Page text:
It all started back in the middle of last November.  We decided to fit one more trip with the campervan and the bikes up to the NY Moors before the end of the year.  I had my eye on a route starting in or above Farndale and I was on the laptop late one evening googling for likely looking places to park up on the Friday night.  It used to be you could camp at the Lion Inn at Blakey but they stopped that a couple of years ago.  Anyway, after a few attempts with different assorted keywords I ended up on  a campervan forum, where people mostly seemed to discuss knitting patterns and fishing and I noticed a post about a place called The Band Room in Farndale.

My curiosity was curiossificated and a bit more googling quickly led me to their website.  The Band Room ("the greatest small venue on Earth") is a wiggly tin hut that was built for the Farndale Silver Band in the 1920s.  Nowadays it serves as a kind of village hall but a chap called Nigel programmes music gigs there, mostly folky/bluesy kind of stuff.  As luck would have it there was something on for that Friday night - a solo violin recital by a young Icelandic violinist called Eva Thorarinsdottir. A quick exchange of emails and txts with Hilary and we agreed I would try and get tickets, since hearing some world class fiddling in a tin shed in the middle of nowhere seemed a surreal experience too good to miss.  And indeed it was.  We even parked in the car park outside for the night and strolled in with our bottle of wine to a couple of seats close enough to the stage to count the strings in Eva's bow (I hope there isn't too much innuendo in that statement).  And Eva was splendid - we became Eva groupies overnight and vowed to follow her career (though not as obsessively as  one of Hilary's friends follows that of Cliff).  We were treated to Bach, Paganini, Vaughan Williams and Ysaye (no I'd never heard of him either but he was Belgian and a mate of Debussy's ) and some others but I've forgotten who at the moment.  And we tripped back over the car park to the campervan, very happy and contented.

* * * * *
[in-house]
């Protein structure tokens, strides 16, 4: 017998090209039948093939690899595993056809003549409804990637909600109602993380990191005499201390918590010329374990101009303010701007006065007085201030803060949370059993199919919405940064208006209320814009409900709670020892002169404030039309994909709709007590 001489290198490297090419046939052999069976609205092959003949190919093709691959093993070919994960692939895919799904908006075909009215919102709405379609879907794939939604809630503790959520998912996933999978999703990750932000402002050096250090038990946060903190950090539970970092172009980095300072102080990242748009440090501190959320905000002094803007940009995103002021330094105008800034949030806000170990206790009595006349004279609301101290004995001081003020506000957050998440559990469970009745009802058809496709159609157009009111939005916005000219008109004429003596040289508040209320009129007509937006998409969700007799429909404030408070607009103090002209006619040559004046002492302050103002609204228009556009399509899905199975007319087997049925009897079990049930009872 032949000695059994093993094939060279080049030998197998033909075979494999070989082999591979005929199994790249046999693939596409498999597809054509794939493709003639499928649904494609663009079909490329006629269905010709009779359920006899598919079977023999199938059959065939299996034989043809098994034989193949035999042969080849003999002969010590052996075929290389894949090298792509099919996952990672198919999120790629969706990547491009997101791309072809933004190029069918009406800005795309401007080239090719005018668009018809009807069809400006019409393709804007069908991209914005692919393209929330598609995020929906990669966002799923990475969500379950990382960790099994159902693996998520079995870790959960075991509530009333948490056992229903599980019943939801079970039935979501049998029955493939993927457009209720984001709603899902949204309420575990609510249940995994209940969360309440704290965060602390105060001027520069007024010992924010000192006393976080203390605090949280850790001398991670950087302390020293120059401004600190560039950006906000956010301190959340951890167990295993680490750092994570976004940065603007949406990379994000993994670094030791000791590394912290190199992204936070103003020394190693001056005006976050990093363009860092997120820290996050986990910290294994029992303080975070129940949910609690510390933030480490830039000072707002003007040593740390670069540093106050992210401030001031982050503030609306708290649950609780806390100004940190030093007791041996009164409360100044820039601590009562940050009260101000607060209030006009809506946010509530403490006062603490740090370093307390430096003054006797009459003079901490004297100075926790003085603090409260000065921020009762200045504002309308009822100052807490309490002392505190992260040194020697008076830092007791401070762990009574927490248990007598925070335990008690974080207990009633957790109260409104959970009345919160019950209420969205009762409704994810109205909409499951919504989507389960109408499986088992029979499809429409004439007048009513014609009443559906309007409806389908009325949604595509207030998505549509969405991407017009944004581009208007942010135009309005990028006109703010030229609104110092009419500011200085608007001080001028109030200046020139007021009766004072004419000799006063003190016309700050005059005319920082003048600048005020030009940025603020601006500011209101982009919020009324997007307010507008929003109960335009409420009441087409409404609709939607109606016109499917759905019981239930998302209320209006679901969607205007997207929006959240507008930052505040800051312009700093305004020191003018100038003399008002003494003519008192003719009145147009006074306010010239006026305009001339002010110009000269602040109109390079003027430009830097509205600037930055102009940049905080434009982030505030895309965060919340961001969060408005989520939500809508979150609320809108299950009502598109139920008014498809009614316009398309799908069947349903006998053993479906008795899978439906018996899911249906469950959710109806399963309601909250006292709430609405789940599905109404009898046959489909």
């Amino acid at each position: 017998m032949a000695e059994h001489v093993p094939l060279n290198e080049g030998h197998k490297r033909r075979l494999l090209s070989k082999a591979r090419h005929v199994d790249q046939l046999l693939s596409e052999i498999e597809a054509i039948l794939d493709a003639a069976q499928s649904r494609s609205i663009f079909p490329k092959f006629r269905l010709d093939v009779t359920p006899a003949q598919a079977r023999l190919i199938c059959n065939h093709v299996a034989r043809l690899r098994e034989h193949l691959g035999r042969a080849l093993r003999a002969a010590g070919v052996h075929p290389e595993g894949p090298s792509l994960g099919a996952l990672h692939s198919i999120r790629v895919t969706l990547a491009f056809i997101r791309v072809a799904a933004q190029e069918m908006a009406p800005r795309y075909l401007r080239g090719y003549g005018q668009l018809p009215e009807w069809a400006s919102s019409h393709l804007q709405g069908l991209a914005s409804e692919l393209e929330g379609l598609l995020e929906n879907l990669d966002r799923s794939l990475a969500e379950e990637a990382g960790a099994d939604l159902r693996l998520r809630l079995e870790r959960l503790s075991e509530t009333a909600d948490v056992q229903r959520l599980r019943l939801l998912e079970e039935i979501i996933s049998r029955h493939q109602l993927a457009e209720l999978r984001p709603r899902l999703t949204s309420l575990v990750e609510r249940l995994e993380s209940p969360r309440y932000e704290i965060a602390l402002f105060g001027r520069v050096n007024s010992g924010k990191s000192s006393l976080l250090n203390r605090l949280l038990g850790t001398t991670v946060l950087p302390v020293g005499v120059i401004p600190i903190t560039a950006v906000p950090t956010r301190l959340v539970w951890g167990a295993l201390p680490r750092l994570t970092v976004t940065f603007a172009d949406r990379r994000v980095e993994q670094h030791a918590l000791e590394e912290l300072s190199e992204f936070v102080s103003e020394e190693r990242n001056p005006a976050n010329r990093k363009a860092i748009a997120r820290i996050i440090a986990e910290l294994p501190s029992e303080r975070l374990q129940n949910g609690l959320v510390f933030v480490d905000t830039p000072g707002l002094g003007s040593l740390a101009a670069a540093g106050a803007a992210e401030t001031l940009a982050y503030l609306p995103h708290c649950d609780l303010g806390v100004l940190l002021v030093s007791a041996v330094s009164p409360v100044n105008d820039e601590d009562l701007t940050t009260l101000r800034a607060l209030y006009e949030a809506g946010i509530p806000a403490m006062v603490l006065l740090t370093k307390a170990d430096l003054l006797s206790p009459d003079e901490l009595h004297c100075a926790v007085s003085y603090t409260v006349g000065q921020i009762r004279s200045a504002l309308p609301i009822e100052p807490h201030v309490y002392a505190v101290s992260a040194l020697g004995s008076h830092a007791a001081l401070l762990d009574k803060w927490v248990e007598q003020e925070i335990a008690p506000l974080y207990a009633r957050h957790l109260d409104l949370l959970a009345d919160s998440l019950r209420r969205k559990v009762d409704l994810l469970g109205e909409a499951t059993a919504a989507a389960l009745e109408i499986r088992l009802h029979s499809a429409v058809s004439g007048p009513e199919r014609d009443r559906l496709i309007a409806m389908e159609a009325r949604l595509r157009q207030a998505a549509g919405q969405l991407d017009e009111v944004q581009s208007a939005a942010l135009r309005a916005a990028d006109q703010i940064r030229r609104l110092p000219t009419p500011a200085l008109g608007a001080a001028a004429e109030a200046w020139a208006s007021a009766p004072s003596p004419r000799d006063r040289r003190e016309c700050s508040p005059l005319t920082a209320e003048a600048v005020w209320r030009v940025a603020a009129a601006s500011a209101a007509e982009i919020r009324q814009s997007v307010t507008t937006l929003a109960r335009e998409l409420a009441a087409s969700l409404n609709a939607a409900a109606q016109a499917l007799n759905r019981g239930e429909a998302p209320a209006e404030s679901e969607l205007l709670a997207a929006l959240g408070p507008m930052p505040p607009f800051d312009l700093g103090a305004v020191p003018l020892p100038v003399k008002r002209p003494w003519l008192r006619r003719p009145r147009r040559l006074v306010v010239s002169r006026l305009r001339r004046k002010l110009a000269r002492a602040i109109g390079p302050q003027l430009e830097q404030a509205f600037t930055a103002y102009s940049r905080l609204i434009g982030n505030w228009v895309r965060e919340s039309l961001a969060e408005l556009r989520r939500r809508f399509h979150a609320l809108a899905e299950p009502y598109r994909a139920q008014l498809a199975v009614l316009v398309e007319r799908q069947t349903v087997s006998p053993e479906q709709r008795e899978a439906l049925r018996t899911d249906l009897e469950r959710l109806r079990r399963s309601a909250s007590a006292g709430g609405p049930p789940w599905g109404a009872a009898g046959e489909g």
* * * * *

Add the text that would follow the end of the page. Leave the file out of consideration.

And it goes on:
Saturday dawned foggy, as forecast, and we left the van outside the Band Room and headed out of Farndale up the 1 in 5 onto Blakey Ridge.  It was fortunate there were some beaters standing at intervals up the hill, waiting for the start of a shoot, as it gave us a legitimate excuse to stop a couple of times to chat with them,  without looking too much like we needed a breather.  We cycled up the road past The Lion, which was barely visible in the fog before heading out over a short section of Moor to White Cross aka Fat Betty.  When I was making various attempts on the Lyke Wake Walk, back in the 70s, we used to pass here in the wee small hours and sing Black Betty by Ram Jam.  And here it is, if you fancy groovin on down while you read the rest of this nonsense

And here is Fat Betty, err that's the cross I'm talking about (I could get into a lot of trouble here)

I should probably mention that in the half mile we had done off road by this stage, I had lost Hilary in the fog, she had come off a couple of times and I had buried my front wheel in a bog and flown over the handlebars. By the time Hilary had caught up with me I was rolling around in the heather clutching both shins and uttering some fairly immoderate language.  It was an unpromising start to the ride and the singletrack heading out from Fat Betty looked overgrown and uninviting, rather like this in fact

Singletrack from Fat Betty

But looks can be deceiving and after a very short distance it opened out into a splendid piece of track across Danby High Moor with fine views to the north and clearing skies.